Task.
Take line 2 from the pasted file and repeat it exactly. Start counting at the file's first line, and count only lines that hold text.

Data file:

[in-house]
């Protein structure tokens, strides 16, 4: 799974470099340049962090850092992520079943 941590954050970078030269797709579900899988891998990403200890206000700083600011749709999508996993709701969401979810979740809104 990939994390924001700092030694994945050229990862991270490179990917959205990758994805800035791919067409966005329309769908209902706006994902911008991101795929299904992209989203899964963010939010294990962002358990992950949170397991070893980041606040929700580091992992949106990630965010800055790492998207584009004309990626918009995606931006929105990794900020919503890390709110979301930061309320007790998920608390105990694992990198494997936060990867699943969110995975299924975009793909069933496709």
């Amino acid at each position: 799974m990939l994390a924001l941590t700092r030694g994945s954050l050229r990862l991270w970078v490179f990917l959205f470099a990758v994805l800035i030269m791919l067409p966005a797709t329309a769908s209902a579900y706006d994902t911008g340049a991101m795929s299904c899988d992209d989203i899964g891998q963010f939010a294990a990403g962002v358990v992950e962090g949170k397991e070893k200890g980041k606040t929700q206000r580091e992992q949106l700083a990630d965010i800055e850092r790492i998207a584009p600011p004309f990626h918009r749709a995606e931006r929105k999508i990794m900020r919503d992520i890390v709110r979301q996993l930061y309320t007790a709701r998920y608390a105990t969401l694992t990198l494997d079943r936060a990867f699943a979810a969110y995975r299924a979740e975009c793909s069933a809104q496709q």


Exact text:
């Protein structure tokens, strides 16, 4: 799974470099340049962090850092992520079943 941590954050970078030269797709579900899988891998990403200890206000700083600011749709999508996993709701969401979810979740809104 990939994390924001700092030694994945050229990862991270490179990917959205990758994805800035791919067409966005329309769908209902706006994902911008991101795929299904992209989203899964963010939010294990962002358990992950949170397991070893980041606040929700580091992992949106990630965010800055790492998207584009004309990626918009995606931006929105990794900020919503890390709110979301930061309320007790998920608390105990694992990198494997936060990867699943969110995975299924975009793909069933496709």